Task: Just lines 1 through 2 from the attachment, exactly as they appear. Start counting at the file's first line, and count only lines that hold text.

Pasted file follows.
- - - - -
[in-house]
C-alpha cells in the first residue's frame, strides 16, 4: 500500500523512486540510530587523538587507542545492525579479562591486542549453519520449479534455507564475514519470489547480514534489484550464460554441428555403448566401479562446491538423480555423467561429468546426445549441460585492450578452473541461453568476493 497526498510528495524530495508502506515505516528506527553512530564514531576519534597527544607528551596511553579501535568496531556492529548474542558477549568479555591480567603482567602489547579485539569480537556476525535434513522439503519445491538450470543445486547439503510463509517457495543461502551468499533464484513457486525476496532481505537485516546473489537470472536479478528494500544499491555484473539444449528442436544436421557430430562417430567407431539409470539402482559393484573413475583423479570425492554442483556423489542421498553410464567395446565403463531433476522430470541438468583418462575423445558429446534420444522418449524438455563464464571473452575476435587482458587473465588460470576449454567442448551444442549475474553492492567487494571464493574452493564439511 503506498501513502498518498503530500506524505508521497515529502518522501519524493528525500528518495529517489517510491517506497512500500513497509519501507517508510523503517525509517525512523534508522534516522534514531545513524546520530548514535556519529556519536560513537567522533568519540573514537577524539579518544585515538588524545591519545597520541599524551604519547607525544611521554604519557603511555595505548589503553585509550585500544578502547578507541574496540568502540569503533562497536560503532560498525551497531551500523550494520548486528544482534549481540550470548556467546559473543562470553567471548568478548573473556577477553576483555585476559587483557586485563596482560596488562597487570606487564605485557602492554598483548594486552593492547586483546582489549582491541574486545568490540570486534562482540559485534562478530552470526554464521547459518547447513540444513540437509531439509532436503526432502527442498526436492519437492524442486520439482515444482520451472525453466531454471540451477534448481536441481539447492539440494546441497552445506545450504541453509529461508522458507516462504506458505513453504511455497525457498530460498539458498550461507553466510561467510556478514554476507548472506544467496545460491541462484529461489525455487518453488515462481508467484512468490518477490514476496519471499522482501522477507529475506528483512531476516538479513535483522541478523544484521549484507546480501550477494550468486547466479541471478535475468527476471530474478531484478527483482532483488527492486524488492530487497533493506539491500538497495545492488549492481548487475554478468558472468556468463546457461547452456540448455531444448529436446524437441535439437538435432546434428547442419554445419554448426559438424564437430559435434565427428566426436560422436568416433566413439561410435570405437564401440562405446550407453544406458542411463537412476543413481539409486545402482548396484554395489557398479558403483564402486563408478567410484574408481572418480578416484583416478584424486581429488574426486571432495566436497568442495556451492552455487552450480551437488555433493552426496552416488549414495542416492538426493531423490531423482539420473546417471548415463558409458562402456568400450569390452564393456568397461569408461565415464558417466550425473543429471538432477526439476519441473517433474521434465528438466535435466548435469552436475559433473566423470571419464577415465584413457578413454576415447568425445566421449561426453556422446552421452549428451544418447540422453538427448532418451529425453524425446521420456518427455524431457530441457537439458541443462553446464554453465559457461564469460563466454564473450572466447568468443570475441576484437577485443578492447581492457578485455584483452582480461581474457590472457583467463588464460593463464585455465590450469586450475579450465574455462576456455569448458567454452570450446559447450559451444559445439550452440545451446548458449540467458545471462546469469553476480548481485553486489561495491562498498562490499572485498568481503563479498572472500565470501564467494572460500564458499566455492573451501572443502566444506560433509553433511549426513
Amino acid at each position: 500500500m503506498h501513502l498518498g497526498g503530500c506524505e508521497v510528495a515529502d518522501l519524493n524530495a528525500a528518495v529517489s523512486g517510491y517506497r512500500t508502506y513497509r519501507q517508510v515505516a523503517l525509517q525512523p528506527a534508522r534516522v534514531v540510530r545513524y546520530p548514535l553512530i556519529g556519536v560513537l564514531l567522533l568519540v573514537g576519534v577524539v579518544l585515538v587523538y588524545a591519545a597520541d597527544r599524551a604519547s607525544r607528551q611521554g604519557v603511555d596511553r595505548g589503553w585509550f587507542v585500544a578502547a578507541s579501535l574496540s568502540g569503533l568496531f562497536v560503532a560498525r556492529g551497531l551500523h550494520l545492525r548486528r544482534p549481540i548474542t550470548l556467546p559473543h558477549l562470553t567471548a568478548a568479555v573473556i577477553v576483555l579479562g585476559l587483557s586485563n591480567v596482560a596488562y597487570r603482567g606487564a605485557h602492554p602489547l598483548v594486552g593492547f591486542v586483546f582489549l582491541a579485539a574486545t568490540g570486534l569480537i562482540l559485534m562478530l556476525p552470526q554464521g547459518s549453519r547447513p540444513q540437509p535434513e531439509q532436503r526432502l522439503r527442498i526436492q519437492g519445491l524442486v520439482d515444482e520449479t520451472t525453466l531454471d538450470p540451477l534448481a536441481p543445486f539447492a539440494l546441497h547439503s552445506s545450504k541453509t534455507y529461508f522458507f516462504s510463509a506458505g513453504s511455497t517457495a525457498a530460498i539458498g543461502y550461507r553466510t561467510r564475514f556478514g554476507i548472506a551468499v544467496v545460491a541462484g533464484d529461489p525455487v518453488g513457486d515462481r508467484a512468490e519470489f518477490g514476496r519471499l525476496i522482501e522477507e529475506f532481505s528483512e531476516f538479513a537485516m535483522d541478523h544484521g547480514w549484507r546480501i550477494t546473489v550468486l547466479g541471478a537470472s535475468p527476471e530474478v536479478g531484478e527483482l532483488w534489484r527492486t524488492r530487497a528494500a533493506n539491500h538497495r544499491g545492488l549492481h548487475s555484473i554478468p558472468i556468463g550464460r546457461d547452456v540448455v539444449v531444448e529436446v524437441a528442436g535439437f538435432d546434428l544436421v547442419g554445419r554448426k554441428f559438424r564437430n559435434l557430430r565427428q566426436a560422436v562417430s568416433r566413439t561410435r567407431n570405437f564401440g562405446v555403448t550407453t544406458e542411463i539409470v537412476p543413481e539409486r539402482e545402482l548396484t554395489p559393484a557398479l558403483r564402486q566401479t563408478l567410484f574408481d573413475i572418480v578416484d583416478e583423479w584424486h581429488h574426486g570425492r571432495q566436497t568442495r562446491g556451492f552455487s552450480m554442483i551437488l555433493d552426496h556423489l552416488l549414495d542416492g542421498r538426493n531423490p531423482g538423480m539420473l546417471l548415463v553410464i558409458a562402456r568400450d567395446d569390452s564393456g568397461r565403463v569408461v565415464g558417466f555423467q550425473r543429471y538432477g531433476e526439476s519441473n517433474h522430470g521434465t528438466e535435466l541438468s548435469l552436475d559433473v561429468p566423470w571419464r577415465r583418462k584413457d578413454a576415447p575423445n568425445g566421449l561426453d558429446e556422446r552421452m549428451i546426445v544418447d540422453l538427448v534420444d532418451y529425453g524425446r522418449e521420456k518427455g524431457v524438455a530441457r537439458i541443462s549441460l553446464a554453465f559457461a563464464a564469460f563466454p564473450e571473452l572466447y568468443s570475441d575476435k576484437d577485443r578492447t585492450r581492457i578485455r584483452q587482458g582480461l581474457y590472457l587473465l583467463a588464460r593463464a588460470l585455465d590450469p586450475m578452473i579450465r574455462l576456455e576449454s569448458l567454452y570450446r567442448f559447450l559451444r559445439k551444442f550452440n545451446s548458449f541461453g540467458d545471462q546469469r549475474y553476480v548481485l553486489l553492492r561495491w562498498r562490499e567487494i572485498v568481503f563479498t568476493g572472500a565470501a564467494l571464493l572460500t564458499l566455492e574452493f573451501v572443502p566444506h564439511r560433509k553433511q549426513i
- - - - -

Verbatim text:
[in-house]
C-alpha cells in the first residue's frame, strides 16, 4: 500500500523512486540510530587523538587507542545492525579479562591486542549453519520449479534455507564475514519470489547480514534489484550464460554441428555403448566401479562446491538423480555423467561429468546426445549441460585492450578452473541461453568476493 497526498510528495524530495508502506515505516528506527553512530564514531576519534597527544607528551596511553579501535568496531556492529548474542558477549568479555591480567603482567602489547579485539569480537556476525535434513522439503519445491538450470543445486547439503510463509517457495543461502551468499533464484513457486525476496532481505537485516546473489537470472536479478528494500544499491555484473539444449528442436544436421557430430562417430567407431539409470539402482559393484573413475583423479570425492554442483556423489542421498553410464567395446565403463531433476522430470541438468583418462575423445558429446534420444522418449524438455563464464571473452575476435587482458587473465588460470576449454567442448551444442549475474553492492567487494571464493574452493564439511 503506498501513502498518498503530500506524505508521497515529502518522501519524493528525500528518495529517489517510491517506497512500500513497509519501507517508510523503517525509517525512523534508522534516522534514531545513524546520530548514535556519529556519536560513537567522533568519540573514537577524539579518544585515538588524545591519545597520541599524551604519547607525544611521554604519557603511555595505548589503553585509550585500544578502547578507541574496540568502540569503533562497536560503532560498525551497531551500523550494520548486528544482534549481540550470548556467546559473543562470553567471548568478548573473556577477553576483555585476559587483557586485563596482560596488562597487570606487564605485557602492554598483548594486552593492547586483546582489549582491541574486545568490540570486534562482540559485534562478530552470526554464521547459518547447513540444513540437509531439509532436503526432502527442498526436492519437492524442486520439482515444482520451472525453466531454471540451477534448481536441481539447492539440494546441497552445506545450504541453509529461508522458507516462504506458505513453504511455497525457498530460498539458498550461507553466510561467510556478514554476507548472506544467496545460491541462484529461489525455487518453488515462481508467484512468490518477490514476496519471499522482501522477507529475506528483512531476516538479513535483522541478523544484521549484507546480501550477494550468486547466479541471478535475468527476471530474478531484478527483482532483488527492486524488492530487497533493506539491500538497495545492488549492481548487475554478468558472468556468463546457461547452456540448455531444448529436446524437441535439437538435432546434428547442419554445419554448426559438424564437430559435434565427428566426436560422436568416433566413439561410435570405437564401440562405446550407453544406458542411463537412476543413481539409486545402482548396484554395489557398479558403483564402486563408478567410484574408481572418480578416484583416478584424486581429488574426486571432495566436497568442495556451492552455487552450480551437488555433493552426496552416488549414495542416492538426493531423490531423482539420473546417471548415463558409458562402456568400450569390452564393456568397461569408461565415464558417466550425473543429471538432477526439476519441473517433474521434465528438466535435466548435469552436475559433473566423470571419464577415465584413457578413454576415447568425445566421449561426453556422446552421452549428451544418447540422453538427448532418451529425453524425446521420456518427455524431457530441457537439458541443462553446464554453465559457461564469460563466454564473450572466447568468443570475441576484437577485443578492447581492457578485455584483452582480461581474457590472457583467463588464460593463464585455465590450469586450475579450465574455462576456455569448458567454452570450446559447450559451444559445439550452440545451446548458449540467458545471462546469469553476480548481485553486489561495491562498498562490499572485498568481503563479498572472500565470501564467494572460500564458499566455492573451501572443502566444506560433509553433511549426513